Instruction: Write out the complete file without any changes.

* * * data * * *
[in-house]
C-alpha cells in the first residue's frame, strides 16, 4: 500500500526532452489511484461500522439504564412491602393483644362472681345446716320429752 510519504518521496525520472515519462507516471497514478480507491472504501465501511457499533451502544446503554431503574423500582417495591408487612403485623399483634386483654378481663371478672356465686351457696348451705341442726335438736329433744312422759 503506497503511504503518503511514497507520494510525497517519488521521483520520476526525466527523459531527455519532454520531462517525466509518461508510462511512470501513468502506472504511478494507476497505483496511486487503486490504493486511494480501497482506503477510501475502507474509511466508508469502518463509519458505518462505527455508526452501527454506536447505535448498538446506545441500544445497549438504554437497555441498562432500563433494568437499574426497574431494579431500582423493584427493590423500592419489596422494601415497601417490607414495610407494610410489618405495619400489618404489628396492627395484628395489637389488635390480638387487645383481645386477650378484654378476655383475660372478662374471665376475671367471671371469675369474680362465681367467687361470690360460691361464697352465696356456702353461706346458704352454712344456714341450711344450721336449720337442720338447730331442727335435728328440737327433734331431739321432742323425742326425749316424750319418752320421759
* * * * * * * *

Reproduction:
[in-house]
C-alpha cells in the first residue's frame, strides 16, 4: 500500500526532452489511484461500522439504564412491602393483644362472681345446716320429752 510519504518521496525520472515519462507516471497514478480507491472504501465501511457499533451502544446503554431503574423500582417495591408487612403485623399483634386483654378481663371478672356465686351457696348451705341442726335438736329433744312422759 503506497503511504503518503511514497507520494510525497517519488521521483520520476526525466527523459531527455519532454520531462517525466509518461508510462511512470501513468502506472504511478494507476497505483496511486487503486490504493486511494480501497482506503477510501475502507474509511466508508469502518463509519458505518462505527455508526452501527454506536447505535448498538446506545441500544445497549438504554437497555441498562432500563433494568437499574426497574431494579431500582423493584427493590423500592419489596422494601415497601417490607414495610407494610410489618405495619400489618404489628396492627395484628395489637389488635390480638387487645383481645386477650378484654378476655383475660372478662374471665376475671367471671371469675369474680362465681367467687361470690360460691361464697352465696356456702353461706346458704352454712344456714341450711344450721336449720337442720338447730331442727335435728328440737327433734331431739321432742323425742326425749316424750319418752320421759